We embrace fake news because it is easy, because it confirms what we want to believe about the world. Fake news is folklore; comfortable, mentally soothing stories about things that did not happen. Fake news may be pleasant, but it is an inferior evolutionary adaptation. Institutions built on fake news will underperform fact-driven institutions until they are eventually swept away in failure.
Fukuyama’s End of History did a pretty good job of anticipating Donald Trump and Vladimir Putin. It did a pretty good job of anticipating the anomie and aimlessness that might drive people toward self-destructive political choices. Almost thirty years after his original thesis, he still seems to have a better read on our political situation than either the Marxist theorists he was skewering or the emerging culture-warriors like Huntington who most fiercely opposed him. It may be a mistake to dismiss Fukuyama out of hand.
Though grifters find ample opportunity in fake news, dismissing the genre as mere deception is an error. There is a philosophy of fake news, a populist ethic of folklore versus facts. That ethic doesn’t legitimize fake news, but it provides an explanation for its reach and its persistent appeal, even in the face of consistent failure. Fake news is never defeated by fact-checkers. You overcome the power of fake news by delivering a better story.
We are well-beyond any Trump vs. Clinton rivalry. We are beyond partisan rivalry. We are now in banana republic territory, in which our fates will turn on the outcome of a potentially lethal standoff between rival deep state bodies. President Trump has signaled his intention to strengthen his supporters in the FBI and police. He earned Russian support for his intention to weaken, if not destroy, our military and international intelligence apparatus. It seems unlikely that the CIA will stand by while an inept goofball in the White House tries to gut their power.
As Cheeto Hitler takes the reins of our government, we can expect political conditions to get ugly fast. Next spring is not the time to figure out how you plan to get engaged in politics. This is the time to get organized, while things are quiet and there are still some competent people in charge.
Here are a few steps I’m taking. If you’ll join me on these, particularly in gathering contact information for elected officials, we’ll plan on taking some actions together when the time comes.
Hayes is no genius. He’s not a standout super-CEO. He’s just a solid performer who worked his way up through the ranks of business management to a leadership position. In other words, he is far more qualified than our President to do anything outside the entertainment or marketing industries. And as you read carefully through the interview you discover that it will be pretty easy for an average American CEO to take our next President to the cleaners.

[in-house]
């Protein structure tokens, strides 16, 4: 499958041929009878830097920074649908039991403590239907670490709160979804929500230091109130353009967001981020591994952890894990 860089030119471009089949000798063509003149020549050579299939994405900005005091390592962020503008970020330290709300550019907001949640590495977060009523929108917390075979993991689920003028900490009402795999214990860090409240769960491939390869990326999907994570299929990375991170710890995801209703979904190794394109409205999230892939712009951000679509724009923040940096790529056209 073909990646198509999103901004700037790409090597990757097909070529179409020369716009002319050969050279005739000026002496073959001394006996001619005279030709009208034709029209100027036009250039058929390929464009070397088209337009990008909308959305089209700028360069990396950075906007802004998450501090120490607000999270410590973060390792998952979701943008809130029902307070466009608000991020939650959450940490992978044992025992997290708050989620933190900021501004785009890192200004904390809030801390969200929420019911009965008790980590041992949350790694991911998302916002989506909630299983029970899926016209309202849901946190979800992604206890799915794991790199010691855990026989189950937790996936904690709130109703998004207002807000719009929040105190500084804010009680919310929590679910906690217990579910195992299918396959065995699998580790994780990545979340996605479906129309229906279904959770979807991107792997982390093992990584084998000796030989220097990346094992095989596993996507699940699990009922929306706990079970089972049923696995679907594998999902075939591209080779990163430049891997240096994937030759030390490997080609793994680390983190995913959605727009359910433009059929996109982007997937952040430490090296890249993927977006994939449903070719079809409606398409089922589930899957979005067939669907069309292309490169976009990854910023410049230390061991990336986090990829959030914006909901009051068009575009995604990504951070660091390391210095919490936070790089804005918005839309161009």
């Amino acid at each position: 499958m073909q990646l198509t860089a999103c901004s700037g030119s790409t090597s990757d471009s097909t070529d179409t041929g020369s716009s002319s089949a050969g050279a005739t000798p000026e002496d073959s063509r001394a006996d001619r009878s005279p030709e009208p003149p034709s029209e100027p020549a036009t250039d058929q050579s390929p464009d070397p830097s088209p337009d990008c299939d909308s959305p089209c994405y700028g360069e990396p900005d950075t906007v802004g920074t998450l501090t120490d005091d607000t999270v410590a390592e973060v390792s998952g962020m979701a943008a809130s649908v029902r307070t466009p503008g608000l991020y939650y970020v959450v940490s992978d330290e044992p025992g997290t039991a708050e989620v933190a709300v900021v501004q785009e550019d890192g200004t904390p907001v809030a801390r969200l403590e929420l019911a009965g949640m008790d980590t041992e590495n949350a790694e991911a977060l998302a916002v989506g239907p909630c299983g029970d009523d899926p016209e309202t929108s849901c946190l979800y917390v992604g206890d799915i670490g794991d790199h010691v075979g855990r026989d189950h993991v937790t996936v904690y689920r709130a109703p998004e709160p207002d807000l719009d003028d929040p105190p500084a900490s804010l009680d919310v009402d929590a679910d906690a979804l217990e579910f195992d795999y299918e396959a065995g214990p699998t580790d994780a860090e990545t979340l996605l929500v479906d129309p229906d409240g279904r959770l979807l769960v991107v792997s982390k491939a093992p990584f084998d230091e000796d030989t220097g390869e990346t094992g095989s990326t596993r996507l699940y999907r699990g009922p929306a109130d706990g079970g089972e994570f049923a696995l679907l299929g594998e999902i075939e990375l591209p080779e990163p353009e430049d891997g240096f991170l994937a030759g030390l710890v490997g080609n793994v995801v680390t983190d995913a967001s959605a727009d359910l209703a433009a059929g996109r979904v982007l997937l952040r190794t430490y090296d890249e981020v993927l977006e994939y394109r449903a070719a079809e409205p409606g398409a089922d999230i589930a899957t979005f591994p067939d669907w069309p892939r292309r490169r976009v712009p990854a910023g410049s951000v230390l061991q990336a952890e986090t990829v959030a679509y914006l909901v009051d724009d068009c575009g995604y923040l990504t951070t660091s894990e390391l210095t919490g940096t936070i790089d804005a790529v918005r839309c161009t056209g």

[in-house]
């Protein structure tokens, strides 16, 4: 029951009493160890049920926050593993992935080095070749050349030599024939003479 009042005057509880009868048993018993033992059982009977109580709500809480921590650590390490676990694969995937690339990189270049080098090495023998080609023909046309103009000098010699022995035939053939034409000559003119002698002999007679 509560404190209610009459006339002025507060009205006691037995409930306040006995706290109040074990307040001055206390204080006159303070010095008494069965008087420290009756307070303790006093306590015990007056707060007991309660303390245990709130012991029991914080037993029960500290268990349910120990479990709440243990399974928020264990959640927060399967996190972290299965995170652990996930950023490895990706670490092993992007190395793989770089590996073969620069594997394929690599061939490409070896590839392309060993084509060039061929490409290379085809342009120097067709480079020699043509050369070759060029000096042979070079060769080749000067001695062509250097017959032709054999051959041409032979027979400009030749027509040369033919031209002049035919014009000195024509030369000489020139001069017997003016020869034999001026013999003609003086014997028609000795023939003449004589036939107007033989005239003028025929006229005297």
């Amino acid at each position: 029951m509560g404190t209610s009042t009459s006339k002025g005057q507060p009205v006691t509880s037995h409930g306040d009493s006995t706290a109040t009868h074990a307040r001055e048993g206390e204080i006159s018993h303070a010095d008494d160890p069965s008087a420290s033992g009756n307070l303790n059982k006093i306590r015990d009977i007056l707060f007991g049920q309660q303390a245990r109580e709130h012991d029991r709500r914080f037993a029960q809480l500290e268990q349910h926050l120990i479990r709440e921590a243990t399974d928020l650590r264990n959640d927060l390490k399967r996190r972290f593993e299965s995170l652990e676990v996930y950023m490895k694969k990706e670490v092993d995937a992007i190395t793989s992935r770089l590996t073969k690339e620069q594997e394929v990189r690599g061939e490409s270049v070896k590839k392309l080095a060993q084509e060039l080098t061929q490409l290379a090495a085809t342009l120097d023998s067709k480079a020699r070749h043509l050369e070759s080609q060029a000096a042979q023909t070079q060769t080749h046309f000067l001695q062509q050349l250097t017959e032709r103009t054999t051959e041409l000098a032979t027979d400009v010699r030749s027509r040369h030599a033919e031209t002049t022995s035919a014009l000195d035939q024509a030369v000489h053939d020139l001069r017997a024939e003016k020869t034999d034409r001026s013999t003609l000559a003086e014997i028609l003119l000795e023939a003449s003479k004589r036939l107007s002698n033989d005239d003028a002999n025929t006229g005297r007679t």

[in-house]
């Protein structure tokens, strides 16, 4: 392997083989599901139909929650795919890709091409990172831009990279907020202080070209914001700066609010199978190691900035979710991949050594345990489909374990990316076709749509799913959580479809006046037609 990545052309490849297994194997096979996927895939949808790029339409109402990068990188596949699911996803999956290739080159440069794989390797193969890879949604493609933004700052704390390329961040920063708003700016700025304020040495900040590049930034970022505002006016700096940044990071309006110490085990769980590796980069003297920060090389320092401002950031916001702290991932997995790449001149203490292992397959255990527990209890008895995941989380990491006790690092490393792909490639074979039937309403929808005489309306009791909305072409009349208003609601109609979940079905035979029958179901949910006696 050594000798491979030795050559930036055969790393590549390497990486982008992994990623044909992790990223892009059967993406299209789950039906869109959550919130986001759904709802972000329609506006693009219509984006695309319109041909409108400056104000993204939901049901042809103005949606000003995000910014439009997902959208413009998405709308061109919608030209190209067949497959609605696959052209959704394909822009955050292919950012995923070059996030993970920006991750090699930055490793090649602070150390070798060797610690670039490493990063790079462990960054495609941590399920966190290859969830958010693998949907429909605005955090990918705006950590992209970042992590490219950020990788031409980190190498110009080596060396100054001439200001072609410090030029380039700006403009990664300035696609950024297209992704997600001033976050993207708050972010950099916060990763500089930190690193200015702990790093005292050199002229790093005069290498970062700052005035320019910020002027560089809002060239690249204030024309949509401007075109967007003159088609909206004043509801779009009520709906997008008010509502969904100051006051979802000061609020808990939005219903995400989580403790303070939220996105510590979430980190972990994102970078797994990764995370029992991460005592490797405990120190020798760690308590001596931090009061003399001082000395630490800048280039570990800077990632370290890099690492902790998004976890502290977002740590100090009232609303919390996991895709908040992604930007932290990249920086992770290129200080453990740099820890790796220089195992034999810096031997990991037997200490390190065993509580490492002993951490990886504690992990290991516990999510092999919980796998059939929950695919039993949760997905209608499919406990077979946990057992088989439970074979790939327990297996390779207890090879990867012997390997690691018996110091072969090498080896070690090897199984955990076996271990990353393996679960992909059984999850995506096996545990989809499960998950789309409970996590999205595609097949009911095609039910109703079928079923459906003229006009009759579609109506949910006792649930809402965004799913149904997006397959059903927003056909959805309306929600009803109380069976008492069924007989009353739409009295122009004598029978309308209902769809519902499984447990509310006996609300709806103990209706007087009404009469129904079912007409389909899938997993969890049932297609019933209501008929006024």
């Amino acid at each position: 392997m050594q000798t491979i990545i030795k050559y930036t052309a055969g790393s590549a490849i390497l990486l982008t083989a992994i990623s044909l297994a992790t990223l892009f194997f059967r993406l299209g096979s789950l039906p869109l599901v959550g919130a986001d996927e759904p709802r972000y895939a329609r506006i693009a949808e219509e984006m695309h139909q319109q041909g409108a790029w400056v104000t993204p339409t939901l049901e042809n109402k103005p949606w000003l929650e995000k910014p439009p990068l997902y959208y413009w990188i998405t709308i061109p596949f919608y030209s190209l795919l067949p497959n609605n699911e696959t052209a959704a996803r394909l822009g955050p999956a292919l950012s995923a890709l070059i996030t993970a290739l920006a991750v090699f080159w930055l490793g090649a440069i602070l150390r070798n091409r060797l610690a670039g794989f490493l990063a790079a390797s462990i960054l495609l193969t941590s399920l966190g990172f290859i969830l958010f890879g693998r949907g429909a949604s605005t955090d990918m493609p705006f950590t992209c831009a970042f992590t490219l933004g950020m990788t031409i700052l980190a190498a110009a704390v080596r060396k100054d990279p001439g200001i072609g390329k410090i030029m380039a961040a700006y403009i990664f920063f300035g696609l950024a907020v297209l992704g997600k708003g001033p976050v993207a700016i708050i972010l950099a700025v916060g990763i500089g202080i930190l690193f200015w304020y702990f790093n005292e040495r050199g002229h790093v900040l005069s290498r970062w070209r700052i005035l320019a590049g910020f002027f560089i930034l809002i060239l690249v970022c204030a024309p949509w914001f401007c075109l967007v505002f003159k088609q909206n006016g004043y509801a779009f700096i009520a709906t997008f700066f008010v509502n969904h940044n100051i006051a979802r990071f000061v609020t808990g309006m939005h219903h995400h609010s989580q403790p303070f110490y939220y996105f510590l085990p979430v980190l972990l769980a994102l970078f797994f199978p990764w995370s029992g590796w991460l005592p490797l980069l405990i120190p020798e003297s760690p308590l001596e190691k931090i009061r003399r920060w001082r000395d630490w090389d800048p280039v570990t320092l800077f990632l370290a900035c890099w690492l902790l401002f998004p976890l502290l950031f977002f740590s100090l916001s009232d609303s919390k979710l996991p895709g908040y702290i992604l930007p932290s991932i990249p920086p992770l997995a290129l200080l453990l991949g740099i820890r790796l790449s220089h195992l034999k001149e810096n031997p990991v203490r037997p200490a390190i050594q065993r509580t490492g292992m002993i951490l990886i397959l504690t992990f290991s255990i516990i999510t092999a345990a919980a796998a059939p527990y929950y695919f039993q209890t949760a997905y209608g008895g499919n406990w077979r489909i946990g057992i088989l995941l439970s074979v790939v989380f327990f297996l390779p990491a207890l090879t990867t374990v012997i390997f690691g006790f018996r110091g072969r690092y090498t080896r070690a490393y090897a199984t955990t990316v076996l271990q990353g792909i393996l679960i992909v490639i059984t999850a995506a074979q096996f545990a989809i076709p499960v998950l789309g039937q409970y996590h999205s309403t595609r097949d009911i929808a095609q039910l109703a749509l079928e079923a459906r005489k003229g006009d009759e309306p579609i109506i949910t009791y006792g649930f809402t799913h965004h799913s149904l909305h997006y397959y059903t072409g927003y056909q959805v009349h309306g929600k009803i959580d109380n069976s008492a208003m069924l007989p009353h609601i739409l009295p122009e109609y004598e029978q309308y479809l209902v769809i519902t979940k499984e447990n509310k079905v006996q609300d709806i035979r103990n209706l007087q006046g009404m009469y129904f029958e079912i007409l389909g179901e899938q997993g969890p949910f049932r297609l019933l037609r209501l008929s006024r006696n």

Robbed of credible leadership and frustrated by an absence of vision, our options for resolving economic and social contradictions through conventional politics have, at least for the moment, collapsed. Our most powerful levers of government are in the hands of con artists and cranks.
The Third Republic is over and there is no roadmap to the fourth. Few channels remain through which the demands of a new era can be peacefully and democratically expressed. We will either build a new political framework, very quickly, out of a new set of alliances and policies, or experience the usual consequences of political collapse.
Election 2016 has prompted a wave of head-scratching on the left. Why would economically struggling blue collar voters reject a party that offers to expand public safety net programs? The answer is simple – they don’t want these programs. Working class white voters are not interested in the public safety net. They want to restore their access to an older safety net, one much more generous, dignified, and stable than the public system – the one I and my neighbors still enjoy.
Jeff Pearlman reached out shortly after the election and invited me to participate in one of his Quaz segments, a quirky Q&A session. Pearlman is a former ESPN and Sport Illustrated writer who has authored several books. His latest, Gunslinger, is a biography of Brett Favre. His questions were thought-provoking and I liked the format. You can find the final results here. Hope you enjoy it.
There was ample good news for Democrats in the 2016 results, but without some coherent vision it won’t matter. Clinton was remarkably popular in suburbs everywhere, even across the South and especially in Texas and Georgia. Trump is on track to finish this race with a lower popular vote percentage than Romney, and will possible reach McCain’s level by the time the last ballots are counted in California. Republicans won the generic national Congressional ballot with barely 51%. The last two Republican Presidents will have assumed office while losing the popular vote, finishing with 47% and 46% of the vote respectively.